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AUTOMATING WEB PAGE MAINTENANCE

Web page construction is fairly simple compared to updating the page contents. Because significant amounts of data will ultimately be displayed on these pages, the burden of updating the web pages can be significant. The common gateway interface (CGI) allows for easy collection and management of data and provides a means of automated Web page maintenance. CGI scripts can manage data and generate web pages and indexes on the fly, effectively augmenting resources with minimal work and time.

In TransNet, Web pages that display information are linked to data entry forms that can be used by a reader to enter new information. For example, a page containing a list of references also provides an HTML form that users can "fill-in" with appropriate information to add a new reference to the existing list. When the user completes a form and the data are transferred back to the host computer, a CGI script takes over and processes the data. The script program (typically written in PERL or Visual BASIC) carries out a set of instructions. In the case of TransNet, the CGI script associated with updating the reference list is programmed to: 1) automatically send a notification from the server to the user that their form-entered input has been received, 2) add the specific data provided by the user to a text database, 3) sort the database, and 4) automatically create a new Web page using the updated data set. This automated process relieves the Webmaster from having to manually add new references to an existing list (which in HTML format is not difficult but is time consuming). If desired, an approval process can be integrated, such that the Webmaster approves changes before the new pages are posted.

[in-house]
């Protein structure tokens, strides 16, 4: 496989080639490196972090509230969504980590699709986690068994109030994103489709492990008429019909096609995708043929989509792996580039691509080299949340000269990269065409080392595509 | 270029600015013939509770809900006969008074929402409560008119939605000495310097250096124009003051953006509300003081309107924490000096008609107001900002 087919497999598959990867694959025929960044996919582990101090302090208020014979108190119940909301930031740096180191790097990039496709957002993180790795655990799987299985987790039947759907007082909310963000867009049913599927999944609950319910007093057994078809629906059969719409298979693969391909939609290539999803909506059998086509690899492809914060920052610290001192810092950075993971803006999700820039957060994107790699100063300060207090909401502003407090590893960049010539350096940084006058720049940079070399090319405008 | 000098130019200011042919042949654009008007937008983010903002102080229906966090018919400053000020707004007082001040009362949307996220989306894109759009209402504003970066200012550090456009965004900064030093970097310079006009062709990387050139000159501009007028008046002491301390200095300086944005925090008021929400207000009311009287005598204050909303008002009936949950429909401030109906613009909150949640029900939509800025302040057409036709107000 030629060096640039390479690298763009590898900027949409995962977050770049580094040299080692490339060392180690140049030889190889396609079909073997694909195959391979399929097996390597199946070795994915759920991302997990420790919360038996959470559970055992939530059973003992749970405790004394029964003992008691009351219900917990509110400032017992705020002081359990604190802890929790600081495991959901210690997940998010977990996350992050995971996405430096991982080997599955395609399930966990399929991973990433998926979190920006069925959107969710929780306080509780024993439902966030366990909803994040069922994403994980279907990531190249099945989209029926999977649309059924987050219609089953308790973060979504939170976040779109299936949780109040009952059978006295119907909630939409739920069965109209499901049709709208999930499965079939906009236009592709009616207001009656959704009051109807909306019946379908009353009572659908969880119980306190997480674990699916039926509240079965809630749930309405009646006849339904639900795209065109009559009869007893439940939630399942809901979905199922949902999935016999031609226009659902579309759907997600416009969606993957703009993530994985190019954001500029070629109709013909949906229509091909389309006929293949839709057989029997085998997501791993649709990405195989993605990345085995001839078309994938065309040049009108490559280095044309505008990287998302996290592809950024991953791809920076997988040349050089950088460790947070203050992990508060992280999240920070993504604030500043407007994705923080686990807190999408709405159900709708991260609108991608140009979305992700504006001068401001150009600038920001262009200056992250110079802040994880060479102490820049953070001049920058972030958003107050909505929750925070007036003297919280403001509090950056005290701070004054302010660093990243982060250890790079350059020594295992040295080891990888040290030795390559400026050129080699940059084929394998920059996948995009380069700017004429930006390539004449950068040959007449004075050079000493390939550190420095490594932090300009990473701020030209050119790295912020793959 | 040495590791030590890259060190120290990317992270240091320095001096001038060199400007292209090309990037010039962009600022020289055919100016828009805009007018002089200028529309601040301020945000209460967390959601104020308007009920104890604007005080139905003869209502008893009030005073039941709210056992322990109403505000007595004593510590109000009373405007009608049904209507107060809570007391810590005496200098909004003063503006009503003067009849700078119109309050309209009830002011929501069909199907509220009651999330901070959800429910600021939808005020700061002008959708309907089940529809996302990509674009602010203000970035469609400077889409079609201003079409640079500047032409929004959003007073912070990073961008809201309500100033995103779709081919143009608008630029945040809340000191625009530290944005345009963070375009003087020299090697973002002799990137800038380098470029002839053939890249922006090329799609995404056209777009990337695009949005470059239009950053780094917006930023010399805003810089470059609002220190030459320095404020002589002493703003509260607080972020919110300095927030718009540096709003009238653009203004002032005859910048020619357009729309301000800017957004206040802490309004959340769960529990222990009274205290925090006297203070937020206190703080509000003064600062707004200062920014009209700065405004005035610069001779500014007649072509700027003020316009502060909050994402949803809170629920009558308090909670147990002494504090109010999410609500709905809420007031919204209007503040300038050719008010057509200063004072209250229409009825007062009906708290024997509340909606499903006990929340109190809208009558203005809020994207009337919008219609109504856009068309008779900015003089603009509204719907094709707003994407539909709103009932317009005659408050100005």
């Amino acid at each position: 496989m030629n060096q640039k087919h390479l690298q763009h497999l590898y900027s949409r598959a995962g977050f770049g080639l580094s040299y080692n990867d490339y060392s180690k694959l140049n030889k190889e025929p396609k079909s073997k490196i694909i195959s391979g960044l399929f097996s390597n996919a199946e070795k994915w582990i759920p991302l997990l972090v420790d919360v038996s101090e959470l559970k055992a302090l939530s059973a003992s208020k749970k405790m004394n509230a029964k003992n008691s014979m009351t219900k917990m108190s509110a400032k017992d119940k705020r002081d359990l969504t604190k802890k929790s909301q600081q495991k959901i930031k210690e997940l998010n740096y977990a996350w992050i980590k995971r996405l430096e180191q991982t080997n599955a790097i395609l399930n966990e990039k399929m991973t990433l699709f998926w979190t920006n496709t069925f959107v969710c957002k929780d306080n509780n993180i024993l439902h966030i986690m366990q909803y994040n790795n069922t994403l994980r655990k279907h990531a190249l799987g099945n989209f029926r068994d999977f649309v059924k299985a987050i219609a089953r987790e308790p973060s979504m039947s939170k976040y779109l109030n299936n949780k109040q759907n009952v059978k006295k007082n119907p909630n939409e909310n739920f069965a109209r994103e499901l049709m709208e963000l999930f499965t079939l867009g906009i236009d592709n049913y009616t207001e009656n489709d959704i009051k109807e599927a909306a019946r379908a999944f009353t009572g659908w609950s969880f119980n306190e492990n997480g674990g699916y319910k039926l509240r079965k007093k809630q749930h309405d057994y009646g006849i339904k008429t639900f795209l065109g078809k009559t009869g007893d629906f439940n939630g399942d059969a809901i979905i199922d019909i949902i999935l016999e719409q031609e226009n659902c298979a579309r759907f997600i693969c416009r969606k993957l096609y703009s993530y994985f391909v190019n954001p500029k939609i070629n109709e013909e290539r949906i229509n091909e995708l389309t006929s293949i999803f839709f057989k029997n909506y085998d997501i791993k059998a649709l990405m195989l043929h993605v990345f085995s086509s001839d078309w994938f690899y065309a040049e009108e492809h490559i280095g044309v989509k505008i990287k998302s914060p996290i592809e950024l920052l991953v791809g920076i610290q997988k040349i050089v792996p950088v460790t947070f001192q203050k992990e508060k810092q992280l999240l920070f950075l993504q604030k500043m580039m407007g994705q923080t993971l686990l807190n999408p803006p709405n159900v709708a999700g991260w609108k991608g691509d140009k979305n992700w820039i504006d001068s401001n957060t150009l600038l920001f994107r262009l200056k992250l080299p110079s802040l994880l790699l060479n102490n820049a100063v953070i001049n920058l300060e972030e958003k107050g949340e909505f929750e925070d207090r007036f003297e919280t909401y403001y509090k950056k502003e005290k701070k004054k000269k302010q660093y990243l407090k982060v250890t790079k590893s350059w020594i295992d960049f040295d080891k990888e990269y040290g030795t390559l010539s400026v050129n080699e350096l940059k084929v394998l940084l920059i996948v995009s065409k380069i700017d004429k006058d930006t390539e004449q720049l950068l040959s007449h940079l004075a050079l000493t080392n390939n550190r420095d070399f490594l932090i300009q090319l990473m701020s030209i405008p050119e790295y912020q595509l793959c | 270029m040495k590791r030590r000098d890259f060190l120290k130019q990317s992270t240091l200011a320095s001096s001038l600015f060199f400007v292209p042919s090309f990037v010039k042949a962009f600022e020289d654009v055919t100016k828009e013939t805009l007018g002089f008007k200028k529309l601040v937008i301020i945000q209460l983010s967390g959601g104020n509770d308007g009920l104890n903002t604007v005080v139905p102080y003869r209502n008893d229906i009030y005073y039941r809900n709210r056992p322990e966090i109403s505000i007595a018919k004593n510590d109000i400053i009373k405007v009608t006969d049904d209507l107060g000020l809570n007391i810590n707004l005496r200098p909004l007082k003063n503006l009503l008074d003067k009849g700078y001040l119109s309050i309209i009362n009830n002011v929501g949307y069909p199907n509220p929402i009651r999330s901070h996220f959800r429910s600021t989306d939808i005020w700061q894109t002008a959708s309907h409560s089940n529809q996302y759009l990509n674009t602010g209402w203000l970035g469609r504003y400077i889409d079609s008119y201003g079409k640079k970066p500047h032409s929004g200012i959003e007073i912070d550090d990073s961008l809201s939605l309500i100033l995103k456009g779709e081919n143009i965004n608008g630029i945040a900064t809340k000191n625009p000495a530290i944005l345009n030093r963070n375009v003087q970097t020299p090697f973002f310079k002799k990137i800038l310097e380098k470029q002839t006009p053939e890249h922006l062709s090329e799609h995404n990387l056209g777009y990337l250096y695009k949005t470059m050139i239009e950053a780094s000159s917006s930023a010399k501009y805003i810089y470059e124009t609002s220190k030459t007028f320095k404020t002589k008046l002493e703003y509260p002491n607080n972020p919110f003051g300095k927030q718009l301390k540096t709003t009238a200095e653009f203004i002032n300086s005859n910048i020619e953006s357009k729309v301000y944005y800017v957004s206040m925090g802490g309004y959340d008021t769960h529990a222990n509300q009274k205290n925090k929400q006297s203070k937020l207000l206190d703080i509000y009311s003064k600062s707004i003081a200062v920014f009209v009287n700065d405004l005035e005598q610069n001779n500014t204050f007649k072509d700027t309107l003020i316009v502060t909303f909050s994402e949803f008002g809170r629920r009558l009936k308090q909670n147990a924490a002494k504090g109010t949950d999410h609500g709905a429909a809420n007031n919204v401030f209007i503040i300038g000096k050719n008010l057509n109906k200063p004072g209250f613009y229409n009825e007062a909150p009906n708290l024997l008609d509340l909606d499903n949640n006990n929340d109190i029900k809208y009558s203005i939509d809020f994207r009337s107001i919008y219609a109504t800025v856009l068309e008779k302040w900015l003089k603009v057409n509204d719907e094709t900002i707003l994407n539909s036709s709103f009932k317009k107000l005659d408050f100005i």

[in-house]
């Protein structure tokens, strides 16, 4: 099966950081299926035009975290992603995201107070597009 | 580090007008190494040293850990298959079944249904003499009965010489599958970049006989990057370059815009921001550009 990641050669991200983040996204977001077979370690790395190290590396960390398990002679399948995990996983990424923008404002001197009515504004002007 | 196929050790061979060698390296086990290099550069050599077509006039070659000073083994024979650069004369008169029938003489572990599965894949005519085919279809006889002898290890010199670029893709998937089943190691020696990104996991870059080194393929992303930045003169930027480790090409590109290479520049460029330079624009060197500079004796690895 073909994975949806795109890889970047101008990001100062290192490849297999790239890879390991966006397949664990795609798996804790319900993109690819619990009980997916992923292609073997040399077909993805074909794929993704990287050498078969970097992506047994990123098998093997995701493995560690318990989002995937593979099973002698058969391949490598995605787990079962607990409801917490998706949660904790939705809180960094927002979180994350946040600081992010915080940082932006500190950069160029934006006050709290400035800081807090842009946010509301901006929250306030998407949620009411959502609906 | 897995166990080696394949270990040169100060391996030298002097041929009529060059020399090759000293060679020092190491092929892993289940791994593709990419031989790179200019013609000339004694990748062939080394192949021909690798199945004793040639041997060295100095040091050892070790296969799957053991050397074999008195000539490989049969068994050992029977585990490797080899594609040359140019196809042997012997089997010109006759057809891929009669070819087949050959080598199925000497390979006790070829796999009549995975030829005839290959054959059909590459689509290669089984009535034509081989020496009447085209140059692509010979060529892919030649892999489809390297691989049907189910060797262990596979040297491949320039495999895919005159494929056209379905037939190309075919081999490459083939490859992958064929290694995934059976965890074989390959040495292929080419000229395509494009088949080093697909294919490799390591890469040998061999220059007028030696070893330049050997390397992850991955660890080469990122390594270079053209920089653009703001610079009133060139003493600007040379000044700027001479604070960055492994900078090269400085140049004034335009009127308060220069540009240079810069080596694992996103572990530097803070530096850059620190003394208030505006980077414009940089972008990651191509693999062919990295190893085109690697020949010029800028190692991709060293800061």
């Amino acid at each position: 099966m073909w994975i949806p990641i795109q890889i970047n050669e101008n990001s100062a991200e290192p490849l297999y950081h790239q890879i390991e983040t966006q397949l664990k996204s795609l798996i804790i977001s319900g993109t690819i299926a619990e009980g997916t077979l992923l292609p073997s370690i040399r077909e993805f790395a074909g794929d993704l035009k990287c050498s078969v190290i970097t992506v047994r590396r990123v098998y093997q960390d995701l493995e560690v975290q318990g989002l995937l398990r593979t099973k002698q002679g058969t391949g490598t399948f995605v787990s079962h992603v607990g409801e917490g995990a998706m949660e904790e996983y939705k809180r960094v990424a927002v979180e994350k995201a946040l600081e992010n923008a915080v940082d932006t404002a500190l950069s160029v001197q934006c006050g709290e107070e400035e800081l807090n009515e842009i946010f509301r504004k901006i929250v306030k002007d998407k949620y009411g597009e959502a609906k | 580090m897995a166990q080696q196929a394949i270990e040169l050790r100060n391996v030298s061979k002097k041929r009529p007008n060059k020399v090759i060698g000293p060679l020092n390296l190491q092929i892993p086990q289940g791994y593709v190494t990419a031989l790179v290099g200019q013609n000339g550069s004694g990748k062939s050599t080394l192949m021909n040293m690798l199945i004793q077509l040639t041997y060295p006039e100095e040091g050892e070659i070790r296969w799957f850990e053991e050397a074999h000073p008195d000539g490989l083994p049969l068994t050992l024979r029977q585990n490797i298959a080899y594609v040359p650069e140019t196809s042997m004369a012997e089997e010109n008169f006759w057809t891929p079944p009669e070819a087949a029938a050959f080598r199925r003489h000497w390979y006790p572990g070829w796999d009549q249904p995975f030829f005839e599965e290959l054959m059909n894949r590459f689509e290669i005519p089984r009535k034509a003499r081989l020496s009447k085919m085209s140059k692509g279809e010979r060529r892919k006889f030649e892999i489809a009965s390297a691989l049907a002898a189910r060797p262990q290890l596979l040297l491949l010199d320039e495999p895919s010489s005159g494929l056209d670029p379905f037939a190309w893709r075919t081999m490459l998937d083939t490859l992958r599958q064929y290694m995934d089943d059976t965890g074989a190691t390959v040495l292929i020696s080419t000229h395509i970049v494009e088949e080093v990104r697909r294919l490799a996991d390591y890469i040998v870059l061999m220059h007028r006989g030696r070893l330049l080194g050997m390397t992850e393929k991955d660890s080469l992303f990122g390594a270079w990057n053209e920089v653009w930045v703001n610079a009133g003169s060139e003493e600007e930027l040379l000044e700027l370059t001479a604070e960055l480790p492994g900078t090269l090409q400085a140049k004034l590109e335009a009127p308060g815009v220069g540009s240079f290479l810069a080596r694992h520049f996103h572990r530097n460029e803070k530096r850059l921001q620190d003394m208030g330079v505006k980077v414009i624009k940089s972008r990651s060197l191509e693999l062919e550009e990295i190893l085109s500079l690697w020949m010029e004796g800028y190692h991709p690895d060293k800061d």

Forms and CGI programming are the web's most effective way of collecting and managing massive amounts of user input. Automated data collection and management are an integral part of the TransNet effort, as CGI scripts create a self-maintaining resource. By easing the responsibilities of page updating and expediting the acquisition of new information, universities and other agencies are more likely to participate in the TransNet effort .

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RESEARCH NETWORK ADMINISTRATION

TransNet is operated on a Sun Sparc 5 Workstation by the authors and a team of volunteer graduate students in the School of Civil and Environmental Engineering at Georgia Tech. Currently, TransNet is operated solely by the Georgia Institute of Technology School of Civil and Environmental Engineering. The topic matrices are presently in place and the Georgia Tech TransNet team is working with peer reviewers to add additional topics to the nested matrices. Thus, all of the matrices are currently accessible (even though the service pages are not currently populated). The demonstration services site on emissions modeling is now online in draft form (http://transnet.ce.gatech.edu/transnet/demo) and the interactive scripts are being tested and finalized.